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Serial ATA revamped for embedded solid state drives

By: Peter Field
05 September, 2011

New standard eliminates module connector from the SATA interface easing embedded implementations.

The Serial ATA International Organization (SATA-IO) has released a new version of the serial Advanced Technology Attachment (Serial ATA or SATA) targeted at solid state drives (SSD).

Dubbed SATA µSSD, the organisation says: "the specification eliminates the module connector from the traditional SATA interface, enabling developers to produce a single-chip SATA implementation for embedded storage applications".

The specification defines a new electrical pin out that allows SATA to be delivered as a ball grid array (BGA) package that is soldered directly to the motherboard eliminating the connecting module. The connector-module free package is the smallest implementation to date and comes as a result of consumer electronics manufacturers demanding more compact SSDs to fit small form factor devices such as ultra-thin laptops and tablet computers.

SATA-IO says it is developing interoperability tests for µSSD products that will help ensure devices based on the μSSD standard will be compatible across all manufacturers. Products based on the µSSD specification are already available.

SanDisk Corporation, for example, has introduced its µSSD standard-conforming SanDisk iSSD series in a BGA package. The company claims, the BGA package allows for form factors as small as 16mm by 20mm by 1.2mm (up to 32GB) and 16mm by 20mm by 1.85mm (for 128GB) (see picture). Samsung and Toshiba have also expressed support for the standard.

SATA is a computer bus interface for connecting host bus adapters to mass storage devices such as hard disk drives and optical drives. SATA host-adapters and devices communicate via a high-speed serial cable over two pairs of conductors. In contrast, the older parallel ATA format used a 16-bit wide data bus with many additional support and control signals, all operating at much lower frequency.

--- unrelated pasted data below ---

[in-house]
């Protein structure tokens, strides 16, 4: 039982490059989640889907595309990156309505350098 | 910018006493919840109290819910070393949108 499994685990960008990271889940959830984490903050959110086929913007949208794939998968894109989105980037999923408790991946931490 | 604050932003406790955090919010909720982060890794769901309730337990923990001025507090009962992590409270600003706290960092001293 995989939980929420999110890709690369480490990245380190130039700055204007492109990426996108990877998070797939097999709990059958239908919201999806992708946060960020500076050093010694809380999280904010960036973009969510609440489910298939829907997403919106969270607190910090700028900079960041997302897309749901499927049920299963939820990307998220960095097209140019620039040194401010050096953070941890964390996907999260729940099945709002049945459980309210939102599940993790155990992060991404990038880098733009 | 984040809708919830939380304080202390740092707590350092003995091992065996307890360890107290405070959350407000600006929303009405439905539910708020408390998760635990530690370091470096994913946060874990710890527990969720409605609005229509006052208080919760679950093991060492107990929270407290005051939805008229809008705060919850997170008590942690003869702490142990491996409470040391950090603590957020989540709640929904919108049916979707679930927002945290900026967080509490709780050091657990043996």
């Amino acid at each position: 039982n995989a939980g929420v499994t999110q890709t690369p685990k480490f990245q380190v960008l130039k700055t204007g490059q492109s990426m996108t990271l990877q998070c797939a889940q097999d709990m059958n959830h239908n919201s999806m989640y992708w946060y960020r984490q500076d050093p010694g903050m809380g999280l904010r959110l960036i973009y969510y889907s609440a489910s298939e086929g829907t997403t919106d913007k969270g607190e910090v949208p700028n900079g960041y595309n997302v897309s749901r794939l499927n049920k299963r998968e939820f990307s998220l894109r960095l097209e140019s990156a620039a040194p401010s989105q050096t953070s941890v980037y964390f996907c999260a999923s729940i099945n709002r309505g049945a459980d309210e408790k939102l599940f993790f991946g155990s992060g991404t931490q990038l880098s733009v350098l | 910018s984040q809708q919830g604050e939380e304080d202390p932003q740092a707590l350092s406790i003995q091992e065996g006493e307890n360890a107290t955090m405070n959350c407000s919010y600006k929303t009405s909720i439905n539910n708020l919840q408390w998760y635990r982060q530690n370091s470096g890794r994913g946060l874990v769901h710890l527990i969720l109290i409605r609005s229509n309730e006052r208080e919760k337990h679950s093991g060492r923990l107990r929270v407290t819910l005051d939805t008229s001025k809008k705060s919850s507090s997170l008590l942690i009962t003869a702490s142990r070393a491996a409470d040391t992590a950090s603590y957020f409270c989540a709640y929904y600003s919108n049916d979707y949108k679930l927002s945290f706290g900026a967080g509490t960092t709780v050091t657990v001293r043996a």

Parallel ATA remains common in industrial and embedded applications that use CompactFlash storage, although the forthcoming CFast storage standard will also be based on SATA.

In the desktop computer market the interface has achieved around 99 per cent penetration. SATA specifications are available for members to download at no cost. Non-members can purchase the specification for a nominal fee.

Maurizio Spano, Product Sales Manager for the Embedded Computing Group with Advantech Australia, a leader in providing embedded and automation products and solutions, was excited by the release of the new standard.

"SATA technology is already a widely used technology in the industrial embedded computers market," Spano told IndustrySearch.

"Why wouldn’t it be when it allows companies the opportunity to enhance performance and reliability which not only helps to get more out of their computer, but eases troubleshooting for system integrators by eliminating jumpers and simplifying cabling.

"SATA has changed IT as we know it by allowing us to provide Advantech hardware that gives customers the peace of mind that the data will be stored securely and accessed promptly..
"SATA has also given us the opportunity to create other non-mechanical storage media – such as SSD, SATADOMS, SATA slim, and SATA mini PCIe Disk on Module – which enable a more secure way of accessing data."

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